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Microsoft Pays Off Lindows, Saves the Windows Trademark

Microsoft Pays Off Lindows, Saves the Windows Trademark

Microsoft has settled the trademark infringement suit that it filed against Linux desktop start-up Lindows.com in December of 2001, the suit that Lindows cleverly managed to stand on its head and turn into an action challenging the legitimacy of the Windows trademark that Microsoft won from the Patent and Trademark Office years ago under cloudy, if not dicey, circumstances.

Microsoft is paying Lindows $20 million to buy the Lindows.com name, although Lindows pretty much stopped using it a few weeks ago except in limited circumstances after Microsoft's lawyers basically got it kicked out of the Benelux. Instead Lindows changed its name and the name of its Linux operating system to Linspire.

So now Lindows or rather Linspire is going to use Microsoft's own money to advance its position on the desktop.

Lindows told the SEC this morning in an amendment to its IPO filing that it needs the money from Microsoft or the IPO to stay in business otherwise it'll be eaten alive by its historical losses and negative cash flow.

As part of the deal, which was signed last Friday, Microsoft has also granted Lindows a limited four-year royalty-free license to some of its Windows Media software, which Lindows will distribute with the Linspire OS.

In the meantime, Lindows is going to stop distributing the five Windows Media files that are bundled with Linspire 4.5, a measure that is supposed to go into effect by October 14. Microsoft has promised not sue Lindows for poaching those files.

Although Microsoft had some success in pressing its trademark infringement case against Lindows in various court in Europe, the federal court hearing the suit in the US had a distinctly bad taste in its mouth about the Windows trademark. It said it found that "There are serious questions regarding whether Windows is a non- generic name and thus eligible for the protection of federal trademark law."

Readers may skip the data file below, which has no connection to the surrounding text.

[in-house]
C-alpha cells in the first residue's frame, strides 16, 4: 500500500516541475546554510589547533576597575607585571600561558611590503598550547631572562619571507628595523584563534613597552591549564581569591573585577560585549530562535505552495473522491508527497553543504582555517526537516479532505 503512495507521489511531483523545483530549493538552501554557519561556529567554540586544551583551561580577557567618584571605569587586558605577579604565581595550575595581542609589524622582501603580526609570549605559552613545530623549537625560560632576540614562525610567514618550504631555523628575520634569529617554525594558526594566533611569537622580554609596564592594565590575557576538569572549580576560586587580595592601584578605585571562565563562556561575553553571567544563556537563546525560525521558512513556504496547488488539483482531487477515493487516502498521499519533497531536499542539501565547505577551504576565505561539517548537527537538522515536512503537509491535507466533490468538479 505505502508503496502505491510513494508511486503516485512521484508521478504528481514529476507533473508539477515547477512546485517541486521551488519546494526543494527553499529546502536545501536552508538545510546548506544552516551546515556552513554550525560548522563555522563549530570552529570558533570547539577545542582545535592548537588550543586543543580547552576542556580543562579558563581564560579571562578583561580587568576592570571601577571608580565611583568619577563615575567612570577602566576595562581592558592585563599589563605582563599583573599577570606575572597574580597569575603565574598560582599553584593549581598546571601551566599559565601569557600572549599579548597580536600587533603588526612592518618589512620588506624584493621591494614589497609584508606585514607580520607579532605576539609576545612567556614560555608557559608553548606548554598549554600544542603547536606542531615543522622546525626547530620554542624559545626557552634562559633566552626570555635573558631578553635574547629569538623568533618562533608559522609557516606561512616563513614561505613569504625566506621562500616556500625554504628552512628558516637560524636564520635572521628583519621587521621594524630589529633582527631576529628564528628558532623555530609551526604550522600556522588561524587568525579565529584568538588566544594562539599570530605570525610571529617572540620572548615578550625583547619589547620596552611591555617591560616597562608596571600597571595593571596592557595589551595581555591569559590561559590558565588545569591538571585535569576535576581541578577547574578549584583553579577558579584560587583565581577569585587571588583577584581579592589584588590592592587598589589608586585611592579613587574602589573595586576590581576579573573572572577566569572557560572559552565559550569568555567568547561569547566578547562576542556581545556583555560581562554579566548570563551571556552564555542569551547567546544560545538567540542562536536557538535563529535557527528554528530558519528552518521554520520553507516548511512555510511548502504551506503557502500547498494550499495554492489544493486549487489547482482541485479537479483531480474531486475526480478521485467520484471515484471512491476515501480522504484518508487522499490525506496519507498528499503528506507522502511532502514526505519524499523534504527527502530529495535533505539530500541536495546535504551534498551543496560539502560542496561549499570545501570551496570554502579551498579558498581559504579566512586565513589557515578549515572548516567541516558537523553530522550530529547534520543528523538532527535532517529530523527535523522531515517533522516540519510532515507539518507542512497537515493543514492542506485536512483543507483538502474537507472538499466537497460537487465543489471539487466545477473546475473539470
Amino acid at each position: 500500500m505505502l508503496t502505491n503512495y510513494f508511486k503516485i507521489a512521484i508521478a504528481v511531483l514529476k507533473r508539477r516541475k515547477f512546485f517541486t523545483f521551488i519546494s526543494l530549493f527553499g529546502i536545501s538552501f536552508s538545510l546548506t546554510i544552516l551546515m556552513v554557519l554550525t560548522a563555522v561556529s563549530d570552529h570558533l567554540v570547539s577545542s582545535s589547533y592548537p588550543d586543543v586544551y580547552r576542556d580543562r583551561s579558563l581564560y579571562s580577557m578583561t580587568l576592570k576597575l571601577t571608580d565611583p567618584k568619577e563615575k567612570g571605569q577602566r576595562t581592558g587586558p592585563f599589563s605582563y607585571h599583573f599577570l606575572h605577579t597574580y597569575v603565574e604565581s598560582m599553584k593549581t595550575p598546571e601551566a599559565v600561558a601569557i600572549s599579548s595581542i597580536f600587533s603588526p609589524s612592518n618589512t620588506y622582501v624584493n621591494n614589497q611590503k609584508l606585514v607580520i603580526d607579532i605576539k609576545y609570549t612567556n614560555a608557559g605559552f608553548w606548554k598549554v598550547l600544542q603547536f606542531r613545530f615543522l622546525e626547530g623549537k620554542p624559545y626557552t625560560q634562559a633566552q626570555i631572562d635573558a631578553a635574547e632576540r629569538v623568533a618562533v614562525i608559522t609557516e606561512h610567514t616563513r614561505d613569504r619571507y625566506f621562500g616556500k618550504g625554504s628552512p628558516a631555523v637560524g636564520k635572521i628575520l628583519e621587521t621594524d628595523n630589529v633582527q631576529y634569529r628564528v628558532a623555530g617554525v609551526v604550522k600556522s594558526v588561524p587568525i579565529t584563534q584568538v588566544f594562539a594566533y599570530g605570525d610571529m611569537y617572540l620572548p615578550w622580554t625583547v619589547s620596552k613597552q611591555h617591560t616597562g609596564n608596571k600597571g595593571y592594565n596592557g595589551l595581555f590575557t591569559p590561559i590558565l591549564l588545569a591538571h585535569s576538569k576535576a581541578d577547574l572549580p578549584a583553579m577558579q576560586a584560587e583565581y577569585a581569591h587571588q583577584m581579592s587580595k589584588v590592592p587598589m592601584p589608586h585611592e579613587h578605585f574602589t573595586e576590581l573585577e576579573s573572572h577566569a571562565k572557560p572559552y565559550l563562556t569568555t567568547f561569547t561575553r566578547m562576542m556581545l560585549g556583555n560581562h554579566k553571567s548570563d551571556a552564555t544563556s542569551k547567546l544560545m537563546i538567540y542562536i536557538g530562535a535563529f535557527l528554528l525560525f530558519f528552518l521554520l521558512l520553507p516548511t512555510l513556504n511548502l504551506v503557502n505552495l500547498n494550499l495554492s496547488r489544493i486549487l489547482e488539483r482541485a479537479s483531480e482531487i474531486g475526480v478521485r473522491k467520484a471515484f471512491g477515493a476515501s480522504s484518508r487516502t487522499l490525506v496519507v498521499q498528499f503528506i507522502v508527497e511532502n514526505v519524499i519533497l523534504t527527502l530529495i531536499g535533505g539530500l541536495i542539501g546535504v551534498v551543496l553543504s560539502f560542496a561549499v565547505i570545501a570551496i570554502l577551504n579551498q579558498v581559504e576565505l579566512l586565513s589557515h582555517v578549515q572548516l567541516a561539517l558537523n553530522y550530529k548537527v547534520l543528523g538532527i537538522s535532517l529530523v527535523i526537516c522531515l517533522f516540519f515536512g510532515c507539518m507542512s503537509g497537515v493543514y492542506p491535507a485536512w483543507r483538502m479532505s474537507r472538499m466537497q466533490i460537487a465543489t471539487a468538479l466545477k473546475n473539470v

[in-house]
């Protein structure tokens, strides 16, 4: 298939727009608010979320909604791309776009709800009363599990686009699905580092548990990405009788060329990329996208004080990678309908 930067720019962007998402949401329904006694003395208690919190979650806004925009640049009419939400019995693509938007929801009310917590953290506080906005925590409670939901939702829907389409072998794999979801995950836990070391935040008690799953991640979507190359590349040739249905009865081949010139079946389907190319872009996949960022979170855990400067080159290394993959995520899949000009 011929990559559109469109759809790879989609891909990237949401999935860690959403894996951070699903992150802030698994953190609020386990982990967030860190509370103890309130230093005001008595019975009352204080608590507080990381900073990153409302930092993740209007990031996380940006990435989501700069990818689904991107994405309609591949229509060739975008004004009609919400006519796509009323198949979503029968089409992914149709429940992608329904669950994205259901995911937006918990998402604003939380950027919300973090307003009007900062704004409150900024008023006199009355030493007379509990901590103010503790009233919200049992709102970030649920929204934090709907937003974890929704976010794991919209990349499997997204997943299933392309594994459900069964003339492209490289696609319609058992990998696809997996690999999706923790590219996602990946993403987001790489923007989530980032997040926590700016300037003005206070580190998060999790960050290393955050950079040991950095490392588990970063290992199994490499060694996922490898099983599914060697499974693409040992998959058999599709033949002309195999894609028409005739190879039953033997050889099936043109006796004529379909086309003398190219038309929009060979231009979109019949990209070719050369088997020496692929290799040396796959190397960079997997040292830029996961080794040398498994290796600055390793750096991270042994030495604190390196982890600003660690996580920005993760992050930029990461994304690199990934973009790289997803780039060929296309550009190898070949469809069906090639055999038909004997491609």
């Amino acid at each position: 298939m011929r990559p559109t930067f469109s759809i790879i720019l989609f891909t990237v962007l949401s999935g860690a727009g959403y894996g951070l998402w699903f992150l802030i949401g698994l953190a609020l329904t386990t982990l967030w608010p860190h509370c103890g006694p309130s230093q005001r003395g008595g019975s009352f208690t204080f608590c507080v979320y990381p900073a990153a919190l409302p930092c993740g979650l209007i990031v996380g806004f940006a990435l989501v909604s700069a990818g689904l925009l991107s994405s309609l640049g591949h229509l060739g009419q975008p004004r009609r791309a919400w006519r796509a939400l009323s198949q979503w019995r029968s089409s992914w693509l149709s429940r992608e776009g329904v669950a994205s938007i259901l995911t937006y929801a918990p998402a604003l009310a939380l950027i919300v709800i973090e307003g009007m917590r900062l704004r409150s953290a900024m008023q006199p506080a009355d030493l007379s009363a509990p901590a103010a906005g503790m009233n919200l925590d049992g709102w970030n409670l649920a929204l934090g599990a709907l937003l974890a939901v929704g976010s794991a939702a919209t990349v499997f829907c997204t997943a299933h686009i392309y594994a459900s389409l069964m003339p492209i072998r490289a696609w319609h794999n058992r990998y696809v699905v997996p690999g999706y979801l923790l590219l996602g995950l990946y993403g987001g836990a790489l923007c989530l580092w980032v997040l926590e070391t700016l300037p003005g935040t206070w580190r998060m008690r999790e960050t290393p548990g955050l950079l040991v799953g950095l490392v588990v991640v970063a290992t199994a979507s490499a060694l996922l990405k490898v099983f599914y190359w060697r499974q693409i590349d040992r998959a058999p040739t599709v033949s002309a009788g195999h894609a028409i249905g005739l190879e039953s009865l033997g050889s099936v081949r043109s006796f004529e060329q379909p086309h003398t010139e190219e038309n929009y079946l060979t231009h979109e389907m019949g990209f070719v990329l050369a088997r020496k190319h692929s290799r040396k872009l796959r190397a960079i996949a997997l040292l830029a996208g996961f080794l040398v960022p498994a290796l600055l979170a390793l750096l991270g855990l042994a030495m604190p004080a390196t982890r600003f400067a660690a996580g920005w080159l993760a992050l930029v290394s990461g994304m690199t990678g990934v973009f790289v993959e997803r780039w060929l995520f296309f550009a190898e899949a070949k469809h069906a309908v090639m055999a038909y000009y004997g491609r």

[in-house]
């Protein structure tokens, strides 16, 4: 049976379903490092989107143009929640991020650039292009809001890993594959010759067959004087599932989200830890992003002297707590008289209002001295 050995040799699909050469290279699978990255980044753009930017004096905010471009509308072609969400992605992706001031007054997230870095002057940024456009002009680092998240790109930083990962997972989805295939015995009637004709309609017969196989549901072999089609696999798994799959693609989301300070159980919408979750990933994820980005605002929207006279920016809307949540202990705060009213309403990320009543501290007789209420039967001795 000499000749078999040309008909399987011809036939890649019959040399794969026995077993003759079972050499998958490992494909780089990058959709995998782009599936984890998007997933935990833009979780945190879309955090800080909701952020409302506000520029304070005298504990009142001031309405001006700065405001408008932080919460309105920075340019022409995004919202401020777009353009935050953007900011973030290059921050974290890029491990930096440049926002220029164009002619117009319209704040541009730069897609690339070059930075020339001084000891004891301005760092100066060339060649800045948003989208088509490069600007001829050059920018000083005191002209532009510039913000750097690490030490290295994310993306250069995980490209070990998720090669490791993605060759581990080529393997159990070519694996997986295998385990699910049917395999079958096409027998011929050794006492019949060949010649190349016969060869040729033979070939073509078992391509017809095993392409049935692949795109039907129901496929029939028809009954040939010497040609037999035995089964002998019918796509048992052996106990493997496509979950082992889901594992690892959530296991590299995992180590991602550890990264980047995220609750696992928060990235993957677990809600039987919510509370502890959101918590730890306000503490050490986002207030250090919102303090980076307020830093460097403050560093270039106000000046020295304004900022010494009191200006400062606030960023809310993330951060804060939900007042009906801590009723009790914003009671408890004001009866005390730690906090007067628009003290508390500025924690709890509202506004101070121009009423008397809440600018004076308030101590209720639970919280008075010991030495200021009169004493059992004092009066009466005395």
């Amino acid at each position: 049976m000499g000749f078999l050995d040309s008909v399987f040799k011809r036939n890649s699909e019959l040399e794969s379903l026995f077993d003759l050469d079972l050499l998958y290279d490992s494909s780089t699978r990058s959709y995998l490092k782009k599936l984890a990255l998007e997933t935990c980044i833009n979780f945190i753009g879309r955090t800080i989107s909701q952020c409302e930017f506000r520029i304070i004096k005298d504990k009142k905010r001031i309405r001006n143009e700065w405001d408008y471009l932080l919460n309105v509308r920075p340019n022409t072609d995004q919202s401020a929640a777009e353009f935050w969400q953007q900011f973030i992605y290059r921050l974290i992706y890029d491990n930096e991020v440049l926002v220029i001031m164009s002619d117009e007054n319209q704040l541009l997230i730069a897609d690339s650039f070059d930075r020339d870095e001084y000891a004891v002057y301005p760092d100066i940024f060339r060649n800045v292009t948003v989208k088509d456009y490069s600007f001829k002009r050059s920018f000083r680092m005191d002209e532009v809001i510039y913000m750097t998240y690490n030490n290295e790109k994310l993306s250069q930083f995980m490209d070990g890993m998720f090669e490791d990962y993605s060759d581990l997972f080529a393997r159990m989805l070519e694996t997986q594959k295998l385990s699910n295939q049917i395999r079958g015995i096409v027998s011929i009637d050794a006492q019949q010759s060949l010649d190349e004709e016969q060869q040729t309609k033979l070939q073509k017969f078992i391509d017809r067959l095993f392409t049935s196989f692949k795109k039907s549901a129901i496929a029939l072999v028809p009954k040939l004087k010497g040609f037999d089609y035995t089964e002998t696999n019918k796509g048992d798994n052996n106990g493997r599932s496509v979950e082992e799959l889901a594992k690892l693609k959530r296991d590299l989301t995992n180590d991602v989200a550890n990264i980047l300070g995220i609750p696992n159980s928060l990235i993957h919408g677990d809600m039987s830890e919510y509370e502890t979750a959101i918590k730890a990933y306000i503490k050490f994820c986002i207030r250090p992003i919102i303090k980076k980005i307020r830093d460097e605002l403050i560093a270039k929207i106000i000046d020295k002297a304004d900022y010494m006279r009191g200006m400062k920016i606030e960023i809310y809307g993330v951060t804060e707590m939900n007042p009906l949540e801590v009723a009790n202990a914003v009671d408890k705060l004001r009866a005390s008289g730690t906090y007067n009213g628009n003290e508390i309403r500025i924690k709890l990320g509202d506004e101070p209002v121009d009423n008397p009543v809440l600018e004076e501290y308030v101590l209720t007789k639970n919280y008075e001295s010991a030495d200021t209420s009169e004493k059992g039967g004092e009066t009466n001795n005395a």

Microsoft also failed to get the US Court of Appeals to hear a rare interlocutory appeal made before the district court case had a chance to start and declare the Windows trademark valid.

The district court trial, after a couple of delays, was finally supposed to start this half.

Obviously Microsoft couldn't run the risk losing the Windows name and settled out-of-court, basically an admitting that Lindows had it over a barrel.

Microsoft is supposed to send Lindows a check for $15 million by August 15 and another one for $5 million by February 1 in exchange for the domains: lindows,org, lindowsinc,net, lindowsinc.org, lindowsos.com, lindos.com, lindoors.com, lindowsemail.com, lindowsfam.com. lin----s.com, lin---s.com. lin-s.com, lin-s.com and lindash.com.

In return, Lindows is supposed to change its corporate name and stop using any Lindows variant by September 14. It can use www.lindows.com and www.lindowsinc.com to redirect traffic until July 15, 2008, when those URL will be reassigned to Microsoft.

The agreement says Lindows has got to get all Lindows references out of its operating system by September 14 and inform distributors to stop using the Lindows name by then too.

The insipid press release the pair put out this afternoon speaks to none of the angst that the situation engendered.

There was a canned quote from Microsoft's deputy general counsel Tom Burt saying, "This case was centered on the fundamentals of international trademark law and our necessary efforts to protect the Windows trademark against infringement. This settlement addresses those concerns, and we are pleased that Lindows will now compete in the marketplace with a name distinctly its own."

Yeah, right, Tom.

Lindows CEO Michael Robertson, obviously restrained from chortling, was quoted as saying, "We are pleased to resolve this litigation on terms that make business sense for all parties."

In the settlement, Lindows throws Microsoft a bone and acknowledges the validity of the Windows trademark.

More Stories By Maureen O'Gara

Maureen O'Gara the most read technology reporter for the past 20 years, is the Cloud Computing and Virtualization News Desk editor of SYS-CON Media. She is the publisher of famous "Billygrams" and the editor-in-chief of "Client/Server News" for more than a decade. One of the most respected technology reporters in the business, Maureen can be reached by email at maureen(at)sys-con.com or paperboy(at)g2news.com, and by phone at 516 759-7025. Twitter: @MaureenOGara

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